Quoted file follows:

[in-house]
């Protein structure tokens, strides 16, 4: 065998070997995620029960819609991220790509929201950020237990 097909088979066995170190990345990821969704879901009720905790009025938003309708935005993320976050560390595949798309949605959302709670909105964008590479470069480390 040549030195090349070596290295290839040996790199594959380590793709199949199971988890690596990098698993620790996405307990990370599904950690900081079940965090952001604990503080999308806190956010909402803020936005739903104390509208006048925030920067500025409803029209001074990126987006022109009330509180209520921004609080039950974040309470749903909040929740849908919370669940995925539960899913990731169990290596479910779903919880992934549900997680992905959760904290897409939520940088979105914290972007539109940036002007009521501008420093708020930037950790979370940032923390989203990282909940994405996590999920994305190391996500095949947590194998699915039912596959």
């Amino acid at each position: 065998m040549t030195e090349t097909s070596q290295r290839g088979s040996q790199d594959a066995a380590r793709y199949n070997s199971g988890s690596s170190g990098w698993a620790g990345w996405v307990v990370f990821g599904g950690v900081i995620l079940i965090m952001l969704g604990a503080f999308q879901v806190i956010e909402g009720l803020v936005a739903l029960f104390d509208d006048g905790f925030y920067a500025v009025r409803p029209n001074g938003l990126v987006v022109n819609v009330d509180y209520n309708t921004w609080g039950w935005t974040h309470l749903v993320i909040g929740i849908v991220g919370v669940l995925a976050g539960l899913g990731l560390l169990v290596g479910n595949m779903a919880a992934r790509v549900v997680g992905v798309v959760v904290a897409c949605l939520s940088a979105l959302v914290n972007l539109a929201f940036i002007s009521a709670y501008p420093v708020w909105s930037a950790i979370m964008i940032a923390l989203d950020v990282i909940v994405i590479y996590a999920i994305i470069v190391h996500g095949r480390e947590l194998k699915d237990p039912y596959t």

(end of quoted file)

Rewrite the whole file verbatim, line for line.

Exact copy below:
[in-house]
């Protein structure tokens, strides 16, 4: 065998070997995620029960819609991220790509929201950020237990 097909088979066995170190990345990821969704879901009720905790009025938003309708935005993320976050560390595949798309949605959302709670909105964008590479470069480390 040549030195090349070596290295290839040996790199594959380590793709199949199971988890690596990098698993620790996405307990990370599904950690900081079940965090952001604990503080999308806190956010909402803020936005739903104390509208006048925030920067500025409803029209001074990126987006022109009330509180209520921004609080039950974040309470749903909040929740849908919370669940995925539960899913990731169990290596479910779903919880992934549900997680992905959760904290897409939520940088979105914290972007539109940036002007009521501008420093708020930037950790979370940032923390989203990282909940994405996590999920994305190391996500095949947590194998699915039912596959």
């Amino acid at each position: 065998m040549t030195e090349t097909s070596q290295r290839g088979s040996q790199d594959a066995a380590r793709y199949n070997s199971g988890s690596s170190g990098w698993a620790g990345w996405v307990v990370f990821g599904g950690v900081i995620l079940i965090m952001l969704g604990a503080f999308q879901v806190i956010e909402g009720l803020v936005a739903l029960f104390d509208d006048g905790f925030y920067a500025v009025r409803p029209n001074g938003l990126v987006v022109n819609v009330d509180y209520n309708t921004w609080g039950w935005t974040h309470l749903v993320i909040g929740i849908v991220g919370v669940l995925a976050g539960l899913g990731l560390l169990v290596g479910n595949m779903a919880a992934r790509v549900v997680g992905v798309v959760v904290a897409c949605l939520s940088a979105l959302v914290n972007l539109a929201f940036i002007s009521a709670y501008p420093v708020w909105s930037a950790i979370m964008i940032a923390l989203d950020v990282i909940v994405i590479y996590a999920i994305i470069v190391h996500g095949r480390e947590l194998k699915d237990p039912y596959t």